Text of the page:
If you use Excel 2002 (or later), you've probably seen a smart tag or two. Excel uses smart tags to flag spreadsheet errors and offer possible solutions. A smart tag is an icon that reacts dynamically to a predefined term when clicked. For instance, a smart icon might access information on the Internet or perform a specific data task. For the most part, you'll use them to automate tasks that require input from another program. Smart tags are provided by Microsoft and other vendors , and so far, most of them are free. You can also create your own.

You'll apply a smart tag at the field level and forms inherit the property. When you move the mouse over a form control that has a smart tag setting, Access will display a small icon to the right of the control. Clicking the icon will activate the smart tag link and download the appropriate information or perform the appropriate task automatically.

In this short example, we'll grab local weather information using a smart tag provided by MSNBC. It's free, but you must download it from Follow the instructions on that page to install the smart tag on your computer, and learning whether today will be a good day to work in your garden will be just a click away. You can also work with any of the smart tags that come with Access 2003. In that case, you don't have to download a thing. Doing so will allow you to walk through this next example, but of course, the tag you choose won't respond the same as the one in our example.

Now, let's add that smart tag to the Catalogs table:

  1. Click the Tables shortcut in the Database window, select Catalogs , and then click the Design button on the Database Window toolbar to open Catalogs in design view.

  2. Select the Name field row (it should be selected by default) because we're adding the smart tag to that field.

  3. Find the Smart Tags property. It's the last property field in the Field Properties section. Click in the field to display the builder button (three little dots). Click the builder button to open the Smart Tags dialog box.

  4. Check the weather smart tag. In this case, that's Local News on , as shown in Figure 5.12. If that tag's not available and you don't want to download it, select an available tag. Click OK to continue.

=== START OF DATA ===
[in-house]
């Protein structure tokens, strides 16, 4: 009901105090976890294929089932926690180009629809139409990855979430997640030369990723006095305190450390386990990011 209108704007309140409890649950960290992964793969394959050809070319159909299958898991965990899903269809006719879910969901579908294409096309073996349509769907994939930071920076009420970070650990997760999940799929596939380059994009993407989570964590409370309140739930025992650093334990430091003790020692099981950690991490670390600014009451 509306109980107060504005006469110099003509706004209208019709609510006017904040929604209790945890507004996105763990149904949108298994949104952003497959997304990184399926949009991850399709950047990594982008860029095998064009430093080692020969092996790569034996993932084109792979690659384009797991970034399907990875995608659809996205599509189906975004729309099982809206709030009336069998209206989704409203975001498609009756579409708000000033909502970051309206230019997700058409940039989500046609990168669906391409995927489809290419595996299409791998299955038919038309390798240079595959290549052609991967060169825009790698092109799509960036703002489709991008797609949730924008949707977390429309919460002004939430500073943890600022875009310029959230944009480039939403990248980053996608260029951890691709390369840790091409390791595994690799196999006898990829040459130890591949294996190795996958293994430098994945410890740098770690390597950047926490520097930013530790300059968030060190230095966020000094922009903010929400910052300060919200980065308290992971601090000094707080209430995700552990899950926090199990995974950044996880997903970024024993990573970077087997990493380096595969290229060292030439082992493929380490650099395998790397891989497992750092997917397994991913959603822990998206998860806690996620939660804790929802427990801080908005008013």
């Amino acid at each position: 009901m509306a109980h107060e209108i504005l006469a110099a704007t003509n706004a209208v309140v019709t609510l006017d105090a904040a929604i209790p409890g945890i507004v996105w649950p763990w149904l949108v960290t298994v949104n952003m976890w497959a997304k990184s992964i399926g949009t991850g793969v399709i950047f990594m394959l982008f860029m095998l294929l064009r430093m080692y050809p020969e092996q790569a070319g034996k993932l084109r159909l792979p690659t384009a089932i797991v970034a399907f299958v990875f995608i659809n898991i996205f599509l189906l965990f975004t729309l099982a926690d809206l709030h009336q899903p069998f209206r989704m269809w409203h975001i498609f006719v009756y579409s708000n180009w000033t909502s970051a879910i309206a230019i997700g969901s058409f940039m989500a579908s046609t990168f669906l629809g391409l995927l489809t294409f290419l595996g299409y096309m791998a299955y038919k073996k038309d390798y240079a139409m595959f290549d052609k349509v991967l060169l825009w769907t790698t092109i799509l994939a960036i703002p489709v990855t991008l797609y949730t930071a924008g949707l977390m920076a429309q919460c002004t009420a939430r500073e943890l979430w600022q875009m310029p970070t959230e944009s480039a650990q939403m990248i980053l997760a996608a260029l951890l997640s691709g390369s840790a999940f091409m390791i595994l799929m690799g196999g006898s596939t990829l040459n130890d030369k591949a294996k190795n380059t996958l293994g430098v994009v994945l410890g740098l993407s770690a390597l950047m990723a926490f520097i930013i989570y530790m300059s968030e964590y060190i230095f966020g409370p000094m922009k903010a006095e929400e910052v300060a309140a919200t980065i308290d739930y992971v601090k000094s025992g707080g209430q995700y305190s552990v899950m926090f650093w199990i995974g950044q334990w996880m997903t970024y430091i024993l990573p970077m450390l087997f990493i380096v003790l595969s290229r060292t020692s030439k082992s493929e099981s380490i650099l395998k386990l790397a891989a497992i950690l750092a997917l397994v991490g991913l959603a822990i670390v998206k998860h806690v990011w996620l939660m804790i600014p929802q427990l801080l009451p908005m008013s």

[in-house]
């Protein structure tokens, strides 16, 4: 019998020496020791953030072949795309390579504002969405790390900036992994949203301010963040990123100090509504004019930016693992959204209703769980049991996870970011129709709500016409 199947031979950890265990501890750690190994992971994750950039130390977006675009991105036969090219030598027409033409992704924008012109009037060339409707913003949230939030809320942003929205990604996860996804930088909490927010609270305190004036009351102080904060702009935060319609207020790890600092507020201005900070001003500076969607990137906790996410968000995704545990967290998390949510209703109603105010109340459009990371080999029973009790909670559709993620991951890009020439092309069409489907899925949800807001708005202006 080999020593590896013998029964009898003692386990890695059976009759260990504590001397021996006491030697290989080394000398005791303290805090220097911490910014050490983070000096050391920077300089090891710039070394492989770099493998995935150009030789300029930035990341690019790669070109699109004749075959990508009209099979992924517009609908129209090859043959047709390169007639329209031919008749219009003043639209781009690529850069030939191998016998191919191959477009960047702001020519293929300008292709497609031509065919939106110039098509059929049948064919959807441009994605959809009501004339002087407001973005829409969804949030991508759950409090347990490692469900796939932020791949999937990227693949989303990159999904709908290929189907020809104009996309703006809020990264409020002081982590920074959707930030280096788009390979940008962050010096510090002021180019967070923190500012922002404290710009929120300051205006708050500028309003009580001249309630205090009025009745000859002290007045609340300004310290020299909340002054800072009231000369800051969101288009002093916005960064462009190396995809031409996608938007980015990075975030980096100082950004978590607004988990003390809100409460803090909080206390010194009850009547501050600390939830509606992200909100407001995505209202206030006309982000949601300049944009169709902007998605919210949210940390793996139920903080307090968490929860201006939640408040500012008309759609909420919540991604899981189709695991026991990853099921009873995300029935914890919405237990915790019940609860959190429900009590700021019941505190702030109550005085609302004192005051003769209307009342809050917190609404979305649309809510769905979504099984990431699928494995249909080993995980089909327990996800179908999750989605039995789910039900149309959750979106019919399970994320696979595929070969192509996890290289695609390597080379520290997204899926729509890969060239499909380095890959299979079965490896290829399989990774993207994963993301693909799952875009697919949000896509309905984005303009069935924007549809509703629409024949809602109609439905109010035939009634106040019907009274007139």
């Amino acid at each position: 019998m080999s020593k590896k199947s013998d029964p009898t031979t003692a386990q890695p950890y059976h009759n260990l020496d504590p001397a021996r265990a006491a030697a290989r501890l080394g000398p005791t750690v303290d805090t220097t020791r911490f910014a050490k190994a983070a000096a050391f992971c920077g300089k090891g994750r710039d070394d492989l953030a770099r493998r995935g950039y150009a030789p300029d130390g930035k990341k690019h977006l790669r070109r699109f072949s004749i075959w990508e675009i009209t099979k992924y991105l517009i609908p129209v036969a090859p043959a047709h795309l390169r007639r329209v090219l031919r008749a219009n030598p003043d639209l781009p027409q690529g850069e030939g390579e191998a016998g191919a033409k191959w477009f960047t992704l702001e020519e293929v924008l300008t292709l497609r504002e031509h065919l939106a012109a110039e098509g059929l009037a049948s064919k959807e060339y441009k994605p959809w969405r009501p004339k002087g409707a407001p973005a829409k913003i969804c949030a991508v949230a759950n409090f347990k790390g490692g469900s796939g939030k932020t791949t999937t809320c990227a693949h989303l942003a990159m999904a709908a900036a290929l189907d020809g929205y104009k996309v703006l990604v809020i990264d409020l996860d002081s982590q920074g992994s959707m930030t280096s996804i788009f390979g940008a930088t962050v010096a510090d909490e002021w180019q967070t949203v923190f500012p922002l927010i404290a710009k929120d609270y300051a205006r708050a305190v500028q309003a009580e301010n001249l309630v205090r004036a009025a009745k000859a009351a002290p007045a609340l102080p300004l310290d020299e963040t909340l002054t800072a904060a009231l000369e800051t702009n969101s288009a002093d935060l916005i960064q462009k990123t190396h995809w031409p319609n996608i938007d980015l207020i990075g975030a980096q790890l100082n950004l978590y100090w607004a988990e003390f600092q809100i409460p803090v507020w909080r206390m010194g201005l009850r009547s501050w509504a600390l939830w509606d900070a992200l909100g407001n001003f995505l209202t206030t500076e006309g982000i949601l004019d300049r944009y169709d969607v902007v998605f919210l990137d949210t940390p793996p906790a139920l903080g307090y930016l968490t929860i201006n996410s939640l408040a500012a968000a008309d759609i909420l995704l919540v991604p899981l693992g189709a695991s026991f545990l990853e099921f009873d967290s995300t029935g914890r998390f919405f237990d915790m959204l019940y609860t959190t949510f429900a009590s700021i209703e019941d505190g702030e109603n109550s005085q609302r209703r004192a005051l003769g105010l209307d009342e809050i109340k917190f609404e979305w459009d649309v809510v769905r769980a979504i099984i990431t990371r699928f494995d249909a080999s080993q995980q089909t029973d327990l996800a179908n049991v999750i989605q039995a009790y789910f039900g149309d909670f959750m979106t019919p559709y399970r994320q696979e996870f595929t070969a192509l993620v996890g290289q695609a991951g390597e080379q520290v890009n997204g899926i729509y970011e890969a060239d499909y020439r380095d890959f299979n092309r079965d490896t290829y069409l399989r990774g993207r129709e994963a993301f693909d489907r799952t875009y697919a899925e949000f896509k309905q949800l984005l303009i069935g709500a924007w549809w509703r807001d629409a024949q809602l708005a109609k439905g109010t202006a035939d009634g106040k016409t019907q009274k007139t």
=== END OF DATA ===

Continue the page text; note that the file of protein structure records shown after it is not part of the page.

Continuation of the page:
Figure 5.12. Choose a smart tag file.


  5. Access adds the appropriate tag reference in the Smart Tags property, as shown in Figure 5.13. Click Save and close the table.

    Figure 5.13. Access updates the Smart Tag property setting.


Click View on the Table Design toolbar to see how adding the smart tag changes your sheet. Each field in the Name field now contains a small black triangle in the bottom-right corner. That triangle is your visual clue that the field has a smart tag. Hover over any triangle and Access will display a smart tag icon. Click the icon to display that tag's options, shown in Figure 5.14.

Figure 5.14. A form based on the Catalogs table displays a smart tag icon.


Clicking the icon displays a drop-down list of information you can download. Choosing Weather Forecast will launch your browser and link to a site that displays a local forecast. (If you're not connected to the Internet, the smart tag will prompt you to connect.)



If you have an Internet connection, you can quickly download smart tags. Open any table in design view, and click the builder button to the right of the Smart Tag property. Doing so will open the Smart Tags dialog box. Click the More Smart Tags button to launch your default browser and access the Microsoft Office eServices site. From there you can find any number of free smart tag files. After downloading the smart tag, you'll probably need to install it and then restart your system before it will work properly. See the smart tag documentation for precise instructions.

Absolute Beginner's Guide to Microsoft Office Access 2003
Absolute Beginners Guide to Microsoft Office Access 2003
ISBN: 0789729407
EAN: 2147483647
Year: 2002
Pages: 124